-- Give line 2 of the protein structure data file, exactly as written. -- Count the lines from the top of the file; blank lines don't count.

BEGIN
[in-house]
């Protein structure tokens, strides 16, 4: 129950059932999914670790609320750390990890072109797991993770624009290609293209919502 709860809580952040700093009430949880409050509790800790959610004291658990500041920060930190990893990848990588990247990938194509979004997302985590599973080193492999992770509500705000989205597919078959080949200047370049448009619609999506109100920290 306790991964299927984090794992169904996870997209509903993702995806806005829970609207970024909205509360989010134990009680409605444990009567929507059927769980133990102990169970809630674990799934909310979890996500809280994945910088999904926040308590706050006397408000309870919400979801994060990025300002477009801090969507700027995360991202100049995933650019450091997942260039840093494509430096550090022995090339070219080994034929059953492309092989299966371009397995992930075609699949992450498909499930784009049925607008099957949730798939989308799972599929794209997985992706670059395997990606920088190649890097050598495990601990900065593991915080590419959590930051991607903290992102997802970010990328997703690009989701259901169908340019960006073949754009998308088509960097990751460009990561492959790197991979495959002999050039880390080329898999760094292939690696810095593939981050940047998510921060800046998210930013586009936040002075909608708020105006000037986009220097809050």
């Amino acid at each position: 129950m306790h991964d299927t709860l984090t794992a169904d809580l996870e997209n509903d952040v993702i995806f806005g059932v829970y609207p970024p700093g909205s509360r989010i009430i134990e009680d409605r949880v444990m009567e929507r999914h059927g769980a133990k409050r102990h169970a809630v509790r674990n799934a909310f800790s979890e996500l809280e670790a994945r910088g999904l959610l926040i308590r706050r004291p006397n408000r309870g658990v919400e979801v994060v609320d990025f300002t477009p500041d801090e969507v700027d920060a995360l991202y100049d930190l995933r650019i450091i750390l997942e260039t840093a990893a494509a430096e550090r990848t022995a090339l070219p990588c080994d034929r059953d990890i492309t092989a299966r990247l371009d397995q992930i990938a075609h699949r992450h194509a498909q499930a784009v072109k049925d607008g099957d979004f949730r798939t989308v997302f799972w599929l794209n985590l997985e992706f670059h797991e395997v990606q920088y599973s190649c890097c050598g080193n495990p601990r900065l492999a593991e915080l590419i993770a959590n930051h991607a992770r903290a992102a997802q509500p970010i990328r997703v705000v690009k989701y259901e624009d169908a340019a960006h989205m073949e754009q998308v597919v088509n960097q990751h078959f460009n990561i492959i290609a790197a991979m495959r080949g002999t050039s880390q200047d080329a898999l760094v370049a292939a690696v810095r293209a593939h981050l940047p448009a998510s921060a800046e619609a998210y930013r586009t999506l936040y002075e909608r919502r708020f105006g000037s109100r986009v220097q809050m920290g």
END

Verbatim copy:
């Protein structure tokens, strides 16, 4: 129950059932999914670790609320750390990890072109797991993770624009290609293209919502 709860809580952040700093009430949880409050509790800790959610004291658990500041920060930190990893990848990588990247990938194509979004997302985590599973080193492999992770509500705000989205597919078959080949200047370049448009619609999506109100920290 306790991964299927984090794992169904996870997209509903993702995806806005829970609207970024909205509360989010134990009680409605444990009567929507059927769980133990102990169970809630674990799934909310979890996500809280994945910088999904926040308590706050006397408000309870919400979801994060990025300002477009801090969507700027995360991202100049995933650019450091997942260039840093494509430096550090022995090339070219080994034929059953492309092989299966371009397995992930075609699949992450498909499930784009049925607008099957949730798939989308799972599929794209997985992706670059395997990606920088190649890097050598495990601990900065593991915080590419959590930051991607903290992102997802970010990328997703690009989701259901169908340019960006073949754009998308088509960097990751460009990561492959790197991979495959002999050039880390080329898999760094292939690696810095593939981050940047998510921060800046998210930013586009936040002075909608708020105006000037986009220097809050």